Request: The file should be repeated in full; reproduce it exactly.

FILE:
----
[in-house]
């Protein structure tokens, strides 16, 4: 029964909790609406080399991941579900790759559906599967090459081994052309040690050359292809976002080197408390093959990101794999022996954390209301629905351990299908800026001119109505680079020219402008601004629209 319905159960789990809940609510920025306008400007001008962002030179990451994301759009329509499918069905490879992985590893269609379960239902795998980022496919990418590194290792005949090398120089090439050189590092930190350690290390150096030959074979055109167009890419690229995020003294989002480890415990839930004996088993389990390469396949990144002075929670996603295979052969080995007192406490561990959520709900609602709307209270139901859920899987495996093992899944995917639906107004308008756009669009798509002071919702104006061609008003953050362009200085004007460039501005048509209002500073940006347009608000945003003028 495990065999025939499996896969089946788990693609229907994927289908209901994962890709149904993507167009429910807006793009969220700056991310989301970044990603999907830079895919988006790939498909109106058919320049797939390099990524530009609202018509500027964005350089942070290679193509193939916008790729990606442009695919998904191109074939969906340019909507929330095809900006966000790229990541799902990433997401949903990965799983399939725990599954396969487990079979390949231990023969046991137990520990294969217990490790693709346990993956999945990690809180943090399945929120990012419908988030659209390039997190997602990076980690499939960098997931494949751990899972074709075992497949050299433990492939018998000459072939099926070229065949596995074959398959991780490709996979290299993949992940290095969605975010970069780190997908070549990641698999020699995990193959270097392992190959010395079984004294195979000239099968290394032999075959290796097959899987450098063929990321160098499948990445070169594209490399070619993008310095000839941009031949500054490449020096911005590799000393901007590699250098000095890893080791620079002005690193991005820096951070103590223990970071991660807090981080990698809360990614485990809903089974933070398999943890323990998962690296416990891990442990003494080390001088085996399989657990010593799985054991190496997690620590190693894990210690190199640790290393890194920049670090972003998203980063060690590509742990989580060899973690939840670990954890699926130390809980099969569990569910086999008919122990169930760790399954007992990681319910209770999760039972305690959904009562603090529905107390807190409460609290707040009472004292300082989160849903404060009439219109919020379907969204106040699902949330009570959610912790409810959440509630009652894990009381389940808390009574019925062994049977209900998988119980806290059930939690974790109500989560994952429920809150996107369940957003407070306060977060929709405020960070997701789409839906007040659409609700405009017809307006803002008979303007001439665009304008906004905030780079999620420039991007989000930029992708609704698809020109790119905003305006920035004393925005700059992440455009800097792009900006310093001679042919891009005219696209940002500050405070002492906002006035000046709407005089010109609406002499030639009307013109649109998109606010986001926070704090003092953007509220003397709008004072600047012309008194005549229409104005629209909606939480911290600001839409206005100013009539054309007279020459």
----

[in-house]
């Protein structure tokens, strides 16, 4: 029964909790609406080399991941579900790759559906599967090459081994052309040690050359292809976002080197408390093959990101794999022996954390209301629905351990299908800026001119109505680079020219402008601004629209 319905159960789990809940609510920025306008400007001008962002030179990451994301759009329509499918069905490879992985590893269609379960239902795998980022496919990418590194290792005949090398120089090439050189590092930190350690290390150096030959074979055109167009890419690229995020003294989002480890415990839930004996088993389990390469396949990144002075929670996603295979052969080995007192406490561990959520709900609602709307209270139901859920899987495996093992899944995917639906107004308008756009669009798509002071919702104006061609008003953050362009200085004007460039501005048509209002500073940006347009608000945003003028 495990065999025939499996896969089946788990693609229907994927289908209901994962890709149904993507167009429910807006793009969220700056991310989301970044990603999907830079895919988006790939498909109106058919320049797939390099990524530009609202018509500027964005350089942070290679193509193939916008790729990606442009695919998904191109074939969906340019909507929330095809900006966000790229990541799902990433997401949903990965799983399939725990599954396969487990079979390949231990023969046991137990520990294969217990490790693709346990993956999945990690809180943090399945929120990012419908988030659209390039997190997602990076980690499939960098997931494949751990899972074709075992497949050299433990492939018998000459072939099926070229065949596995074959398959991780490709996979290299993949992940290095969605975010970069780190997908070549990641698999020699995990193959270097392992190959010395079984004294195979000239099968290394032999075959290796097959899987450098063929990321160098499948990445070169594209490399070619993008310095000839941009031949500054490449020096911005590799000393901007590699250098000095890893080791620079002005690193991005820096951070103590223990970071991660807090981080990698809360990614485990809903089974933070398999943890323990998962690296416990891990442990003494080390001088085996399989657990010593799985054991190496997690620590190693894990210690190199640790290393890194920049670090972003998203980063060690590509742990989580060899973690939840670990954890699926130390809980099969569990569910086999008919122990169930760790399954007992990681319910209770999760039972305690959904009562603090529905107390807190409460609290707040009472004292300082989160849903404060009439219109919020379907969204106040699902949330009570959610912790409810959440509630009652894990009381389940808390009574019925062994049977209900998988119980806290059930939690974790109500989560994952429920809150996107369940957003407070306060977060929709405020960070997701789409839906007040659409609700405009017809307006803002008979303007001439665009304008906004905030780079999620420039991007989000930029992708609704698809020109790119905003305006920035004393925005700059992440455009800097792009900006310093001679042919891009005219696209940002500050405070002492906002006035000046709407005089010109609406002499030639009307013109649109998109606010986001926070704090003092953007509220003397709008004072600047012309008194005549229409104005629209909606939480911290600001839409206005100013009539054309007279020459």